Banh Mi Spot’s bao have a lot less flavor and the sausage tastes like a regular American pork sausage.  The soft boiled quail egg was a nice feature because once I bit into the egg, the yoke spilled out and added flavor to the filling.  My biggest issue with the bao I got at Banh Mi Spot was that either the pork or the sausage was of low quality, twice I got a piece of gristle that I had to spit out.

Bao Battle Winner:  Tran’s World Market.

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Sangkee Noodle House, Philadelphia, PA

I was really pleasantly surprised by the Sangkee Noodle House in the lobby of the Sheraton University City Hotel.  I had to be in Philly for work and I got into the hotel late on a miserable rainy night and so had limited dinner options.  From the check-in desk the restaurant looks very PF Chang-esque, but it has a legit pedigree.  Sangkee Noodle House is part of the SangKee Restaurant Group family, which includes the beloved Philly Chinatown stalwart, the Sangkee Peking Duck House.  While I was waiting for my soup dumpling order the waiter brought me an amazing sweet, sour and spicy cabbage salad appetizer that included two types of chili peppers.

I went back for breakfast the next day. SangKee sells a combination of Chinese dishes and American breakfast essentials.  Almost all the Chinese breakfast options included chicken, which I don’t eat, so I went with the egg white omelet, which turned out to be the worst omelet I think I have ever had.  Stick to the Chinese dishes at Sangkee.

Sweet/Sour/Spicy cabbage salad.

The Dumplings:  Sangkee Noodle House serves Steamed Watercress Dumplings filled with pork, shrimp, and watercress, Steamed or Pan Fried Dumplings filled with either chicken, meat or vegetarian, Fried Wontons, Fried or Steamed Shrimp Dumplings, and Steamed Sui Mai.

Soup Dumplings

The soup dumplings come eight to an order but are on the small size.  They were expertly cooked with the soup blazing hot but the wrappers were still intact on each of the dumplings.  The soup was straw colored and relatively free of fat globules but had an intense concentrated pork broth flavor that I really enjoyed.  The pork meatball itself was fairly mildly flavored and finely minced so it had a smooth mouth feel.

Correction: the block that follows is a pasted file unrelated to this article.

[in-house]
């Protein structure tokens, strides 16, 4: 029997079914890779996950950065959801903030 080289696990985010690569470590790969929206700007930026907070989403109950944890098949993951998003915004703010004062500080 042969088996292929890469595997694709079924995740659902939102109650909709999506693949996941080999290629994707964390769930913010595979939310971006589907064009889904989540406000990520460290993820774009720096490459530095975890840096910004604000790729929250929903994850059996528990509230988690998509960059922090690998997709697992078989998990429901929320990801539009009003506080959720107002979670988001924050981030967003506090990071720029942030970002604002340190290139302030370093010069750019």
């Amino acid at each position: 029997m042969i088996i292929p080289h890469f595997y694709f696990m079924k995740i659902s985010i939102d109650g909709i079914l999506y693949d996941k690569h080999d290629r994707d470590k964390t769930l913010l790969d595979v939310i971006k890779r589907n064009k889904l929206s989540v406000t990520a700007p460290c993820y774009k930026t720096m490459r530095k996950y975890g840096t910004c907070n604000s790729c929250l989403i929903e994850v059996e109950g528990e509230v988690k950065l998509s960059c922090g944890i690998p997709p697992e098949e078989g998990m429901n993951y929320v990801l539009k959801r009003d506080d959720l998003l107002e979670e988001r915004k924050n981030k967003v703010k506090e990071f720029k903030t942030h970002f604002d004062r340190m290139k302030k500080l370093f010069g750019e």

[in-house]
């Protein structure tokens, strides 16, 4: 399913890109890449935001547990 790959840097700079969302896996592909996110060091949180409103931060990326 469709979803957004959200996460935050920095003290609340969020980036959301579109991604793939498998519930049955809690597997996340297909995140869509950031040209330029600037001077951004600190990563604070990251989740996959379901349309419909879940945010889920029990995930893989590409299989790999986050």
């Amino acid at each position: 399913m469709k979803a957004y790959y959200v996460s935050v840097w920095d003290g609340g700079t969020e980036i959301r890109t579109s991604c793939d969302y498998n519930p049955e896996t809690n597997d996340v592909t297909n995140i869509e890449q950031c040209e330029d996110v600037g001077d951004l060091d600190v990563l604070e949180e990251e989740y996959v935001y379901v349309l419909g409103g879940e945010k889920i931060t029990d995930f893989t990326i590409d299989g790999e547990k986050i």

This was one of the best meals I have had at a business class hotel restaurant.  Breakfast at the Lotte Hotel in Seoul has to have been the best, but this was top three.

Location:  The Sheraton University City Hotel is in the University District of Philadelphia, home to Drexel University and the University of Pennsylvania.  It is at 3549 Chestnut Street at 36th Street.

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Mi Lah, 30 Street Station, Philadelphia, PA

Airports and train stations in the U.S. are usually a wasteland for finding vegetarian food, let alone vegan food.  It is so bad that the Physicians Committee for Responsible Medicine rates an airport restaurant as “healthy” if it has a single vegetarian item on the menu.  No wonder frequent travel is associated with poor health and obesity (here & here).

Vegan Char Sui Bao

Mi Lah at Philadelphia’s 30th Street Station is an oasis in this travel desert, it sells vegan Asian food with a focus on Vietnamese dishes.  I tried the Cha Sui Bao which are BBQ-Seitan “Pork” buns.  They also sell Spicy Dumplings which are filled with mushroom, cilantro, soy protein and bok choy and are served in a chili sauce and Soup Dumplings which are not Chinese style Xiao Long Bao, but are the dumplings from the Spicy Dumplings served in a clear broth.

BBQ-“Pork”

I think the Asian fake meat companies have cracked the code for making fake pork, especially Char Sui pork.  The filling in this bun was totally convincing in taste and texture and they use a really nice sweet Chinese BBQ sauce.  The bun could have used a bigger ratio of filling to bready bun; you can see in the photo there is a lot of bread at the top of the bun.  But hey, I was able to get a vegan snack on Amtrak!

There is a full sit down Mi Lah in Philadelphia at 615 South 3rd Street which does Tapas style small plates and their original restaurant is in Ambler PA.  At the Amtrak station , you can find Mi Lah in the food court.